Points Earned 1010 Correct Answers C 12 The above picture is from the Escalante

Points earned 1010 correct answers c 12 the above

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Points Earned: 1.0/1.0 Correct Answer(s): C 12. The above picture is from the Escalante-Grand Staircase National Monument. The pink arrows point along some interesting features. What are they? A) Faults, where rocks were moved in earthquakes. B) Mud cracks, formed when a flash flood roared down the road (which is under the lower-right pink arrow), spread mud onto the desert surface, and then the mud dried. C) Joints, formed when the sedimentary rocks were broken by physical-weathering or other processes.
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D) Unconformities, formed by erosion in the past. E) Sand-dune cross beds, formed when the wind deposited sand. Feedback: This is the Navajo Sandstone, and it is a sand-dune deposit, but you can’t really see that in this picture. Almost all rocks have joints. Joints channel water, and make space for roots, so plants often grow along joints, as you see here. The change from red to white along the upper-left arrow is probably a record of places in the past where fluids carrying oil met fluids carrying water—the water rusted the iron and made red; the oil left the iron reduced and carried it away. Points Earned: 1.0/1.0 Correct Answer(s): C 13. Can a good geologist ever find a material that is somewhere between sedimentary rock and sediment, loose stuff somewhat stuck together but not really hard? A) No, because sediment and sedimentary rock were formed when the Earthformed, and intermediates cannot be formed. B) Yes, because sediment is changed to sedimentary rock by people with glue guns, and intermediates exist. C) No, because nature lacks intermediates between the things we have named. D) Yes, because sediment is changed to sedimentary rock by people with Diet Pepsi bottles, and intermediates exist. E) Yes, because sediment is changed to sedimentary rock by heat, pressure, and hard-water deposits, and intermediates exist. Feedback: A little squeezing, or heating to cause recrystallization, or “glueing” by hard-water deposits, and sediment gradually becomes sedimentary rock. Where we change the name says a lot about us, and less about nature. Points Earned: 1.0/1.0 Correct Answer(s): E 14. Geologic history involves learning the order of events in the past (which came first?), and, what happened. Part of “what happened” is reconstructing what the environment was like in the past. What is accurate about the human effort to learn about past environments? A) Sediments and sedimentary rocks include almost no clues about past environments. B) Sediments and sedimentary rocks provide no information whatsoever about the past. C) Sediments and sedimentary rocks provide much information about whether they were deposited in the ocean or on land, whether the climate was hot or cold and wet or dry, and more. D) Sediments and sedimentary rocks reveal that our primitive ancestors of previous millennia survived on pizza and Pepsi.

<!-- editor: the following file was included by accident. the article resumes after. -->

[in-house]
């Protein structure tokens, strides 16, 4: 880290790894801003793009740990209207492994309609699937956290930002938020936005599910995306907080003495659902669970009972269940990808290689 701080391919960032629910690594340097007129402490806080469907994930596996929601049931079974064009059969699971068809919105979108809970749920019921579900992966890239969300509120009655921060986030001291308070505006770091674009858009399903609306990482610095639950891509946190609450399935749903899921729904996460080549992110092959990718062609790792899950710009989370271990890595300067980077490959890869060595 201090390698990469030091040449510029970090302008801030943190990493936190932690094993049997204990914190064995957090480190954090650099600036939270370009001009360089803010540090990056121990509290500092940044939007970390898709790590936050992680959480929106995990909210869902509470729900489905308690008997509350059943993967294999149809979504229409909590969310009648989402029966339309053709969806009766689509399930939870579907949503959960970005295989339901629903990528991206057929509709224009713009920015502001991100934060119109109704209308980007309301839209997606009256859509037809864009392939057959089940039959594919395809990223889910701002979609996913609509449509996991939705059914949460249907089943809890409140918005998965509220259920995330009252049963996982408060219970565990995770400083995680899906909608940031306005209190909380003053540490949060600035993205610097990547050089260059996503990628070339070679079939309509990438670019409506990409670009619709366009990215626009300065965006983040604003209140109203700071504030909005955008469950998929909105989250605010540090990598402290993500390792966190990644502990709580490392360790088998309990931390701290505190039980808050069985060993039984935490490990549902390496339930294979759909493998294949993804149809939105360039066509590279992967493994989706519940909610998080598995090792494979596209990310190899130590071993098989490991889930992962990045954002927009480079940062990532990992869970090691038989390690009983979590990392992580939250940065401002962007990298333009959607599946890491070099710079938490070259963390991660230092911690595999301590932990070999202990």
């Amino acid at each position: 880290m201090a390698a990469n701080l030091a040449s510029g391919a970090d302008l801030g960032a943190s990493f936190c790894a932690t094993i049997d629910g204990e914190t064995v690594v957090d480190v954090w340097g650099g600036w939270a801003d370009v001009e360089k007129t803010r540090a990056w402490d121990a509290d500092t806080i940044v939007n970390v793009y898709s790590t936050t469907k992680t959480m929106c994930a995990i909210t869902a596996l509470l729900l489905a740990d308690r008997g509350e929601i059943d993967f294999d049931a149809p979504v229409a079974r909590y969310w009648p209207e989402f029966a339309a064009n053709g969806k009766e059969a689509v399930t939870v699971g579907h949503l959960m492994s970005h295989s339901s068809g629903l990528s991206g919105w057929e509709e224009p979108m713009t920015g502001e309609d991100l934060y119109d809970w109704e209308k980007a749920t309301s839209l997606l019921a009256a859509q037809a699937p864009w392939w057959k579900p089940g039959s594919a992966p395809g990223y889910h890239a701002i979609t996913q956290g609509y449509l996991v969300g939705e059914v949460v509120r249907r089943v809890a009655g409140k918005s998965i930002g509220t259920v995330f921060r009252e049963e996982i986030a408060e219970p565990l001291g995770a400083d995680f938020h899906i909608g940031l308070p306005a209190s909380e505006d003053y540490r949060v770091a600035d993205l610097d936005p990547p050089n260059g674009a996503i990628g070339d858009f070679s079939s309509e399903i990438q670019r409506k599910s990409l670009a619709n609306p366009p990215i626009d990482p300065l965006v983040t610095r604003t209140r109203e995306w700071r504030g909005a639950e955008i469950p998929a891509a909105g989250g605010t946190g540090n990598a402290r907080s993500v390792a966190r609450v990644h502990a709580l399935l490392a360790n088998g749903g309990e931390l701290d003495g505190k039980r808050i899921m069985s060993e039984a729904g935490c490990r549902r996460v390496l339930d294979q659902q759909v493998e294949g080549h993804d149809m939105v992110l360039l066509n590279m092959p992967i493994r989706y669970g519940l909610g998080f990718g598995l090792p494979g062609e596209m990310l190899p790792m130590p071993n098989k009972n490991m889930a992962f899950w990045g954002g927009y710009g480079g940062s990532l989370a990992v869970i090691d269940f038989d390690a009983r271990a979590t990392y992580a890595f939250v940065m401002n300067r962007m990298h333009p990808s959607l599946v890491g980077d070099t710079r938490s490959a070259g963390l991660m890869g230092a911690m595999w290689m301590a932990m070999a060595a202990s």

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E) Sediments and sedimentary rocks tell us a little bit about whether the past environment was a lake or desert, but not much else.
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